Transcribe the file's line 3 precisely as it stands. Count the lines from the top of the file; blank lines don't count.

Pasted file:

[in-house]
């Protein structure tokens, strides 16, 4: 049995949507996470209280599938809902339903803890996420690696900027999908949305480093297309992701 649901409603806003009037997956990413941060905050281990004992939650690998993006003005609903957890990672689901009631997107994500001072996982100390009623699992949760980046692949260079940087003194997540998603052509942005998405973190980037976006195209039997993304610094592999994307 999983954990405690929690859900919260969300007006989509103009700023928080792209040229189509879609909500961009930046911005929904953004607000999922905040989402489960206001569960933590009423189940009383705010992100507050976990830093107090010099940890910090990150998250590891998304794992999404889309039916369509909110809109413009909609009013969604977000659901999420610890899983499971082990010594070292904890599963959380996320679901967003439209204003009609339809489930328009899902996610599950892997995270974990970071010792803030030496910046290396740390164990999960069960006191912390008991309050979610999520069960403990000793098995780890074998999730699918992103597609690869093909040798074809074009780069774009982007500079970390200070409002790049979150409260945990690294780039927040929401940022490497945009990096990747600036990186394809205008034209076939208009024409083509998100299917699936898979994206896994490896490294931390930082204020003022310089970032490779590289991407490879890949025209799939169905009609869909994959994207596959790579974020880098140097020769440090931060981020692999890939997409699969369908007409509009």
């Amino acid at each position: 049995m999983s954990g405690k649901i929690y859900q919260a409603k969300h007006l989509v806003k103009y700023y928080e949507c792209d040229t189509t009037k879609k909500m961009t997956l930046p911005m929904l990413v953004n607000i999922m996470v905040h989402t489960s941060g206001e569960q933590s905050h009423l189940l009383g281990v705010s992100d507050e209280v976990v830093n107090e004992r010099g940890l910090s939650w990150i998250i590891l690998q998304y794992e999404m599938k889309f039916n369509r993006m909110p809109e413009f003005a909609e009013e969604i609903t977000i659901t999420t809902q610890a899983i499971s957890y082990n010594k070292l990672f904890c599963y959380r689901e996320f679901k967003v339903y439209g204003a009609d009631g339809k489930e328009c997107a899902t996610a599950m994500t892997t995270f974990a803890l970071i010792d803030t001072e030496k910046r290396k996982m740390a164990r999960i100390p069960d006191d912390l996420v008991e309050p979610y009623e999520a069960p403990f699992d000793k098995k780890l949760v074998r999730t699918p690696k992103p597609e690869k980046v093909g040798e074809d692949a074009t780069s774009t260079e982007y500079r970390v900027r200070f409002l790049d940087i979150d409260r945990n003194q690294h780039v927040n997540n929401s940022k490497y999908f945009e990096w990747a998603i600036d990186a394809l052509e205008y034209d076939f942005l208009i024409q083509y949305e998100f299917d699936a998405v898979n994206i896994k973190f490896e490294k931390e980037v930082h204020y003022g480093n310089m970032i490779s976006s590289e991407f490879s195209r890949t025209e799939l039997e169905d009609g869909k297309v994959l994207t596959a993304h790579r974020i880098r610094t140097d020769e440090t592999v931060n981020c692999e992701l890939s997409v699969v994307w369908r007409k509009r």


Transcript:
């Amino acid at each position: 049995m999983s954990g405690k649901i929690y859900q919260a409603k969300h007006l989509v806003k103009y700023y928080e949507c792209d040229t189509t009037k879609k909500m961009t997956l930046p911005m929904l990413v953004n607000i999922m996470v905040h989402t489960s941060g206001e569960q933590s905050h009423l189940l009383g281990v705010s992100d507050e209280v976990v830093n107090e004992r010099g940890l910090s939650w990150i998250i590891l690998q998304y794992e999404m599938k889309f039916n369509r993006m909110p809109e413009f003005a909609e009013e969604i609903t977000i659901t999420t809902q610890a899983i499971s957890y082990n010594k070292l990672f904890c599963y959380r689901e996320f679901k967003v339903y439209g204003a009609d009631g339809k489930e328009c997107a899902t996610a599950m994500t892997t995270f974990a803890l970071i010792d803030t001072e030496k910046r290396k996982m740390a164990r999960i100390p069960d006191d912390l996420v008991e309050p979610y009623e999520a069960p403990f699992d000793k098995k780890l949760v074998r999730t699918p690696k992103p597609e690869k980046v093909g040798e074809d692949a074009t780069s774009t260079e982007y500079r970390v900027r200070f409002l790049d940087i979150d409260r945990n003194q690294h780039v927040n997540n929401s940022k490497y999908f945009e990096w990747a998603i600036d990186a394809l052509e205008y034209d076939f942005l208009i024409q083509y949305e998100f299917d699936a998405v898979n994206i896994k973190f490896e490294k931390e980037v930082h204020y003022g480093n310089m970032i490779s976006s590289e991407f490879s195209r890949t025209e799939l039997e169905d009609g869909k297309v994959l994207t596959a993304h790579r974020i880098r610094t140097d020769e440090t592999v931060n981020c692999e992701l890939s997409v699969v994307w369908r007409k509009r």